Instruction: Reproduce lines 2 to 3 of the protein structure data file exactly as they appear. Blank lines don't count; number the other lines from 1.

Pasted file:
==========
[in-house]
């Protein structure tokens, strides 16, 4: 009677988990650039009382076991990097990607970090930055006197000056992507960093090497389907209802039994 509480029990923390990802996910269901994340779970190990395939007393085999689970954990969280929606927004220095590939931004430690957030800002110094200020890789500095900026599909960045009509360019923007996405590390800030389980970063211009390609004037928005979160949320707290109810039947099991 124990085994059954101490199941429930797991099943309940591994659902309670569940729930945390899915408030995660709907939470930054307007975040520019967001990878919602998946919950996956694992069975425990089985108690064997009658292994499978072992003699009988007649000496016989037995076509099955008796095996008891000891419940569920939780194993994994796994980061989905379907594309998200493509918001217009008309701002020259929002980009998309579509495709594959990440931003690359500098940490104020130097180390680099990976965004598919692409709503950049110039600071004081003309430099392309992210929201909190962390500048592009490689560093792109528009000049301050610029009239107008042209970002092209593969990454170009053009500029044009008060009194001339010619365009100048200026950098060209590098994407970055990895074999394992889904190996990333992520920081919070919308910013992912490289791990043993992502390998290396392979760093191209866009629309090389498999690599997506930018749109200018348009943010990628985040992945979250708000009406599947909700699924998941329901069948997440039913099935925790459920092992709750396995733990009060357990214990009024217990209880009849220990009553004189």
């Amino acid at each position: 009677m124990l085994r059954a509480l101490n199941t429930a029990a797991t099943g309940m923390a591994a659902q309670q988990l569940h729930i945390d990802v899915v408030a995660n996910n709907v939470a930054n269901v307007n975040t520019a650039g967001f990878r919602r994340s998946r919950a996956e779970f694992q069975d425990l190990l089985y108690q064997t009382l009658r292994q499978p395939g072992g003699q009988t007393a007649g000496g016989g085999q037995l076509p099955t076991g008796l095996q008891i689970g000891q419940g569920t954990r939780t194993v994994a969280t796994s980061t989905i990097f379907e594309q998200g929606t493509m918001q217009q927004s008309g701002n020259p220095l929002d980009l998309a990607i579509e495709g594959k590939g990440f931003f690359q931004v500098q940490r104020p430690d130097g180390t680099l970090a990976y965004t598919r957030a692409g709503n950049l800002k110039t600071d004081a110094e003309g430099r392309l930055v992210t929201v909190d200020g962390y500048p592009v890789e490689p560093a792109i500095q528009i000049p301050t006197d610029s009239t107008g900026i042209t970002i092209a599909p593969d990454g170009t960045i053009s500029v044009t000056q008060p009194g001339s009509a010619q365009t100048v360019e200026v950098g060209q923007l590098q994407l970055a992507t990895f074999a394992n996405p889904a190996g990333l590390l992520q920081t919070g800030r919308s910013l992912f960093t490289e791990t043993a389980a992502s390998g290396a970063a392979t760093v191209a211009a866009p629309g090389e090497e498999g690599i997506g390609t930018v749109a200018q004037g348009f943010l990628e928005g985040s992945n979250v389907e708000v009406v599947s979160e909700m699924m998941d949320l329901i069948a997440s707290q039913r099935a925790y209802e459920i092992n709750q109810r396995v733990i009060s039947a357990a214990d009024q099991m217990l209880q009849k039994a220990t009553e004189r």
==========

């Protein structure tokens, strides 16, 4: 009677988990650039009382076991990097990607970090930055006197000056992507960093090497389907209802039994 509480029990923390990802996910269901994340779970190990395939007393085999689970954990969280929606927004220095590939931004430690957030800002110094200020890789500095900026599909960045009509360019923007996405590390800030389980970063211009390609004037928005979160949320707290109810039947099991 124990085994059954101490199941429930797991099943309940591994659902309670569940729930945390899915408030995660709907939470930054307007975040520019967001990878919602998946919950996956694992069975425990089985108690064997009658292994499978072992003699009988007649000496016989037995076509099955008796095996008891000891419940569920939780194993994994796994980061989905379907594309998200493509918001217009008309701002020259929002980009998309579509495709594959990440931003690359500098940490104020130097180390680099990976965004598919692409709503950049110039600071004081003309430099392309992210929201909190962390500048592009490689560093792109528009000049301050610029009239107008042209970002092209593969990454170009053009500029044009008060009194001339010619365009100048200026950098060209590098994407970055990895074999394992889904190996990333992520920081919070919308910013992912490289791990043993992502390998290396392979760093191209866009629309090389498999690599997506930018749109200018348009943010990628985040992945979250708000009406599947909700699924998941329901069948997440039913099935925790459920092992709750396995733990009060357990214990009024217990209880009849220990009553004189």
């Amino acid at each position: 009677m124990l085994r059954a509480l101490n199941t429930a029990a797991t099943g309940m923390a591994a659902q309670q988990l569940h729930i945390d990802v899915v408030a995660n996910n709907v939470a930054n269901v307007n975040t520019a650039g967001f990878r919602r994340s998946r919950a996956e779970f694992q069975d425990l190990l089985y108690q064997t009382l009658r292994q499978p395939g072992g003699q009988t007393a007649g000496g016989g085999q037995l076509p099955t076991g008796l095996q008891i689970g000891q419940g569920t954990r939780t194993v994994a969280t796994s980061t989905i990097f379907e594309q998200g929606t493509m918001q217009q927004s008309g701002n020259p220095l929002d980009l998309a990607i579509e495709g594959k590939g990440f931003f690359q931004v500098q940490r104020p430690d130097g180390t680099l970090a990976y965004t598919r957030a692409g709503n950049l800002k110039t600071d004081a110094e003309g430099r392309l930055v992210t929201v909190d200020g962390y500048p592009v890789e490689p560093a792109i500095q528009i000049p301050t006197d610029s009239t107008g900026i042209t970002i092209a599909p593969d990454g170009t960045i053009s500029v044009t000056q008060p009194g001339s009509a010619q365009t100048v360019e200026v950098g060209q923007l590098q994407l970055a992507t990895f074999a394992n996405p889904a190996g990333l590390l992520q920081t919070g800030r919308s910013l992912f960093t490289e791990t043993a389980a992502s390998g290396a970063a392979t760093v191209a211009a866009p629309g090389e090497e498999g690599i997506g390609t930018v749109a200018q004037g348009f943010l990628e928005g985040s992945n979250v389907e708000v009406v599947s979160e909700m699924m998941d949320l329901i069948a997440s707290q039913r099935a925790y209802e459920i092992n709750q109810r396995v733990i009060s039947a357990a214990d009024q099991m217990l209880q009849k039994a220990t009553e004189r």